( j ω + 1 R 1 a C 1 s m 1 1 R m a C n 1 L 1 s m 1 1 L 1 s 1 m 1 R 1 a C 1 j ω + 1 R m a C m s 1 m 1 L 1 1 L m 1 C 1 0 j ω + R 1 b L 1 0 0 1 C m 0 j ω + R m b L n ) ( C 1 v c 1 q C m v c m q L 1 i L 1 q L m i L m q ) = ( η i d I 1 q V o 1 η i d I m q V o m 0 0 )
i = 2 m s i 1 ( v c i R i a + v c i R i b + j ω L i ) I 1 i + v c 1 j ω C 1 + v c 1 R 1 a + v c 1 R 1 b + j ω L 1 η I d I 1 V o 1 I s o 1 = 0 i = 1 m 1 s i m ( v c i R i a + v c i R i b + j ω L i ) I m i + v c m j ω C m + v c m R m a + v c m R m b + j ω L m η I d I m V o m I s o m = 0

4. Circuit Simulation Results

In order to derive the total small-signal modulation response HTOT(ω) of a MM VCSEL, its intrinsic transfer function Hint(ω) is multiplied by the extrinsic transfer function of its parasitic network Hpar(ω). This extrinsic response was recently developed for high-performance MM VCSELs [10]. In physical real-world devices, the intrinsic dynamic behavior is usually embedded in such a cascaded network that includes different parasitic elements, such as the submount and laser chip parasitics. The laser chip parasitics, also called the extrinsic response, play one of the most critical roles in limiting the intrinsic modulation speed, as their low-pass filter characteristics shunts the modulation current outside the active region at high frequencies and since the extrinsic response is attributed to the structure and geometry of the VCSEL chip; the only way to isolate its effects is by modeling it with an electrical equivalent circuit, of which electrical components represent the different physical effects that contribute to the overall system response. Having an equivalent circuit for the intrinsic response, as shown in this work, enables the combination of both the extrinsic and intrinsic modulation responses in the overall cascaded network of the entire link. Figure 4 shows the calibrated total small-signal modulation response of a 980-nm MM oxide-confined VCSEL with an aperture diameter of ~7 μm measured by a 40-GHz vector network analyzer (VNA-HP8722C). The curves describe the measured total relative modulation response data S21 for various driving currents at room temperature. The modulation current is increased gradually up to 14 mA. Thermal rollover is reached at around 17 mA. The maximum total 3-dB bandwidth of the device including chip parasitics is found to exceed 32 GHz at 14 mA.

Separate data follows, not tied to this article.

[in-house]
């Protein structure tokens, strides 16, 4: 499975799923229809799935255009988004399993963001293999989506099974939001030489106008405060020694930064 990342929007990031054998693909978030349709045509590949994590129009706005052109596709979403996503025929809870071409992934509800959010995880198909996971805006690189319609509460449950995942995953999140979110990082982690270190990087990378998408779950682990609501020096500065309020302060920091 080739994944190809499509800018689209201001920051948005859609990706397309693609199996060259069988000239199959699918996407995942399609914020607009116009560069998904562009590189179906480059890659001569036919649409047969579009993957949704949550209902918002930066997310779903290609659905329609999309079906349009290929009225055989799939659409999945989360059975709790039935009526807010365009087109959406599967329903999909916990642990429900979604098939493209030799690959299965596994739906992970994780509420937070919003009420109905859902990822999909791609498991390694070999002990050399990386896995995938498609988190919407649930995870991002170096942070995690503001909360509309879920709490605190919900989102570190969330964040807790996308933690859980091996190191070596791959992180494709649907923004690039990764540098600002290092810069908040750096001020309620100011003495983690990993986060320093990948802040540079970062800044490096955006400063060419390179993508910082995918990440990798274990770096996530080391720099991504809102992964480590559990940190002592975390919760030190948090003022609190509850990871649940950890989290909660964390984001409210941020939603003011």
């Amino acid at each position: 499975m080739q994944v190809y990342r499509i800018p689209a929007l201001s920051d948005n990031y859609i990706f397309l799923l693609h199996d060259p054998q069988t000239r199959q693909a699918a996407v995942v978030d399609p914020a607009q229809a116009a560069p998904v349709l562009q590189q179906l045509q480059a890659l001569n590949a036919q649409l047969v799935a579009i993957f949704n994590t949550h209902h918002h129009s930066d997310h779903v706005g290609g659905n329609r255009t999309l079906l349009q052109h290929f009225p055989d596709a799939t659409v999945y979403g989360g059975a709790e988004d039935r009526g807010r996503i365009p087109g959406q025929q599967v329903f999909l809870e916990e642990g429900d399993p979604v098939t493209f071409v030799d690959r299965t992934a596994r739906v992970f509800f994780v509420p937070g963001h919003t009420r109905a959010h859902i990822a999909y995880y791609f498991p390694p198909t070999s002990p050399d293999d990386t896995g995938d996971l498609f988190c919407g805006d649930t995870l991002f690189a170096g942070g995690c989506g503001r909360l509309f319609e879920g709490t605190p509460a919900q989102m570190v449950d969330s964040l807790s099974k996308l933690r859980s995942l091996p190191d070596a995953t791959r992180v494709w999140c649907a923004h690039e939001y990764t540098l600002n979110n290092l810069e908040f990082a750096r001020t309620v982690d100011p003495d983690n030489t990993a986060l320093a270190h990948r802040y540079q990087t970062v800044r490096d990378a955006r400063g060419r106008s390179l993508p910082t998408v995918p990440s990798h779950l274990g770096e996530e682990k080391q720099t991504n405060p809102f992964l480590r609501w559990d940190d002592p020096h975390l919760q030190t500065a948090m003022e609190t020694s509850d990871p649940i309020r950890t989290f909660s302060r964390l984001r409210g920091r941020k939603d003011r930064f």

In order to de-embed the pure intrinsic modulation response Hint(ω) from the total modulation response, either the direct rate equations solution or the proposed equivalent circuit model derived in this work can be used. As shown in Reference [4], even though it is very accurate, the calculated Hint(ω) is very complex to implement and an advanced fitting procedure is required to determine its physical parameters. Alternatively, the equivalent circuit model presented in this work has fewer fitting parameters compared to the rate equation model on one side, and secondly, it can be easily integrated in the overall system cascaded network.